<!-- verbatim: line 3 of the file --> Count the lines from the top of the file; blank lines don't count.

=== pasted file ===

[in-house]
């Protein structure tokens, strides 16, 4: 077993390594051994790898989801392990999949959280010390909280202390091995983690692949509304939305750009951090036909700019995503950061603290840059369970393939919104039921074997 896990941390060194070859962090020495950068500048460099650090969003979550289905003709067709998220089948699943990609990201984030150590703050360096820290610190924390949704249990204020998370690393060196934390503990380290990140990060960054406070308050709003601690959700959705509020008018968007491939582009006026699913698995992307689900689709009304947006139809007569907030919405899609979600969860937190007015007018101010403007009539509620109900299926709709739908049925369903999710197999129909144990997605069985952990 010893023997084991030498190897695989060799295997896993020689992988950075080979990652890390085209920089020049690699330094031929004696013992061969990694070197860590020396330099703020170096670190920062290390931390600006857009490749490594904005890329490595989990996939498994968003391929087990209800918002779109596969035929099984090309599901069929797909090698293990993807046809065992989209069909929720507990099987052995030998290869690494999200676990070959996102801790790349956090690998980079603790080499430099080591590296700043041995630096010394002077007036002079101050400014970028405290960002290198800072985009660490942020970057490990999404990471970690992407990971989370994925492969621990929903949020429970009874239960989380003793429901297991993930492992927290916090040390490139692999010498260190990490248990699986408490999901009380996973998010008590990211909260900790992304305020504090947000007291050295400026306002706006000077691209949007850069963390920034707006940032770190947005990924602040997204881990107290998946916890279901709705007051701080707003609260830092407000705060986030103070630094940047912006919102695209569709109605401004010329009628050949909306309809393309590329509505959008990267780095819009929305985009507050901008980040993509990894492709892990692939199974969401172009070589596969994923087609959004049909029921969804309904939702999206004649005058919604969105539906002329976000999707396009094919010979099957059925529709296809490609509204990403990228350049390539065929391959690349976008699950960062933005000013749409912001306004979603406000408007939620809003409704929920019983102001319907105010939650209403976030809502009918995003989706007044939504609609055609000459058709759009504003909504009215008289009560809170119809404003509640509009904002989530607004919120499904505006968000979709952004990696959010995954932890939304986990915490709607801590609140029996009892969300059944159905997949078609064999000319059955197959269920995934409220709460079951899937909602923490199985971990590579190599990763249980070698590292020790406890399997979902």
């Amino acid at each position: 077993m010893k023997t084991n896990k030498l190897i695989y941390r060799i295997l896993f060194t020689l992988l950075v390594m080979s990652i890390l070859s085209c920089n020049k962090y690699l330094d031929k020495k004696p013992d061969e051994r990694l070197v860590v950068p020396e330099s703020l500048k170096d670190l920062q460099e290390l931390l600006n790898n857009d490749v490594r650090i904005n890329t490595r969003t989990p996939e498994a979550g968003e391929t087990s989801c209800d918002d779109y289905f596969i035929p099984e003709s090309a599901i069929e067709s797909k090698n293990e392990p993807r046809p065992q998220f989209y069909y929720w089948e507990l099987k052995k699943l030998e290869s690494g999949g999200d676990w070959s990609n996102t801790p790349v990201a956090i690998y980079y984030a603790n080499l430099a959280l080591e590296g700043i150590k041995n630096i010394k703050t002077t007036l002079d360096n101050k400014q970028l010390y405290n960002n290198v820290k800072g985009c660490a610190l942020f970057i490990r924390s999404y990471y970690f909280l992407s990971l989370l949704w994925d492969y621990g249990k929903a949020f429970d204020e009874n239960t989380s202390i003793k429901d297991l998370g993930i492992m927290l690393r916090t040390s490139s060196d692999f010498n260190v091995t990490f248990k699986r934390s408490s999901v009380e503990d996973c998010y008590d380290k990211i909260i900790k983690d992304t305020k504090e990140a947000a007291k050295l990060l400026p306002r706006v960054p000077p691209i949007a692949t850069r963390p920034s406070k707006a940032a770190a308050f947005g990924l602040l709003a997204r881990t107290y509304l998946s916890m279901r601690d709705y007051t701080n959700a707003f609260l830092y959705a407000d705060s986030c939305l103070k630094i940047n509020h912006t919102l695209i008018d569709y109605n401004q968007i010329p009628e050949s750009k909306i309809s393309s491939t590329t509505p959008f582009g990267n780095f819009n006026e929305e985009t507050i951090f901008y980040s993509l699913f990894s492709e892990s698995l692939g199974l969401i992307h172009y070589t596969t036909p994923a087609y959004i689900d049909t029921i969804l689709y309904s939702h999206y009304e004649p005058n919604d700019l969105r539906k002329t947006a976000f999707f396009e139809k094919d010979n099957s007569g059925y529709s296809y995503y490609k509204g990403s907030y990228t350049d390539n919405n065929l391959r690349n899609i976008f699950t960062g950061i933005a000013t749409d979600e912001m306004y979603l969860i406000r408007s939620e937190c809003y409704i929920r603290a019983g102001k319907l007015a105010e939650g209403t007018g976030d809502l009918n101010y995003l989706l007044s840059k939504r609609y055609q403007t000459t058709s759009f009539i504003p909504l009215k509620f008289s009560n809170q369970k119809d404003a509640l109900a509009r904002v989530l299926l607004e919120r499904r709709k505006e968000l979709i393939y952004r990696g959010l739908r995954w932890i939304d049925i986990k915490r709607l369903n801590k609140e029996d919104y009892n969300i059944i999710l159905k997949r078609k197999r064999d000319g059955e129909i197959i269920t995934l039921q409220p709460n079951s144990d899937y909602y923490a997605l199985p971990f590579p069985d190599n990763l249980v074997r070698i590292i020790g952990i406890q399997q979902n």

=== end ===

């Amino acid at each position: 077993m010893k023997t084991n896990k030498l190897i695989y941390r060799i295997l896993f060194t020689l992988l950075v390594m080979s990652i890390l070859s085209c920089n020049k962090y690699l330094d031929k020495k004696p013992d061969e051994r990694l070197v860590v950068p020396e330099s703020l500048k170096d670190l920062q460099e290390l931390l600006n790898n857009d490749v490594r650090i904005n890329t490595r969003t989990p996939e498994a979550g968003e391929t087990s989801c209800d918002d779109y289905f596969i035929p099984e003709s090309a599901i069929e067709s797909k090698n293990e392990p993807r046809p065992q998220f989209y069909y929720w089948e507990l099987k052995k699943l030998e290869s690494g999949g999200d676990w070959s990609n996102t801790p790349v990201a956090i690998y980079y984030a603790n080499l430099a959280l080591e590296g700043i150590k041995n630096i010394k703050t002077t007036l002079d360096n101050k400014q970028l010390y405290n960002n290198v820290k800072g985009c660490a610190l942020f970057i490990r924390s999404y990471y970690f909280l992407s990971l989370l949704w994925d492969y621990g249990k929903a949020f429970d204020e009874n239960t989380s202390i003793k429901d297991l998370g993930i492992m927290l690393r916090t040390s490139s060196d692999f010498n260190v091995t990490f248990k699986r934390s408490s999901v009380e503990d996973c998010y008590d380290k990211i909260i900790k983690d992304t305020k504090e990140a947000a007291k050295l990060l400026p306002r706006v960054p000077p691209i949007a692949t850069r963390p920034s406070k707006a940032a770190a308050f947005g990924l602040l709003a997204r881990t107290y509304l998946s916890m279901r601690d709705y007051t701080n959700a707003f609260l830092y959705a407000d705060s986030c939305l103070k630094i940047n509020h912006t919102l695209i008018d569709y109605n401004q968007i010329p009628e050949s750009k909306i309809s393309s491939t590329t509505p959008f582009g990267n780095f819009n006026e929305e985009t507050i951090f901008y980040s993509l699913f990894s492709e892990s698995l692939g199974l969401i992307h172009y070589t596969t036909p994923a087609y959004i689900d049909t029921i969804l689709y309904s939702h999206y009304e004649p005058n919604d700019l969105r539906k002329t947006a976000f999707f396009e139809k094919d010979n099957s007569g059925y529709s296809y995503y490609k509204g990403s907030y990228t350049d390539n919405n065929l391959r690349n899609i976008f699950t960062g950061i933005a000013t749409d979600e912001m306004y979603l969860i406000r408007s939620e937190c809003y409704i929920r603290a019983g102001k319907l007015a105010e939650g209403t007018g976030d809502l009918n101010y995003l989706l007044s840059k939504r609609y055609q403007t000459t058709s759009f009539i504003p909504l009215k509620f008289s009560n809170q369970k119809d404003a509640l109900a509009r904002v989530l299926l607004e919120r499904r709709k505006e968000l979709i393939y952004r990696g959010l739908r995954w932890i939304d049925i986990k915490r709607l369903n801590k609140e029996d919104y009892n969300i059944i999710l159905k997949r078609k197999r064999d000319g059955e129909i197959i269920t995934l039921q409220p709460n079951s144990d899937y909602y923490a997605l199985p971990f590579p069985d190599n990763l249980v074997r070698i590292i020790g952990i406890q399997q979902n």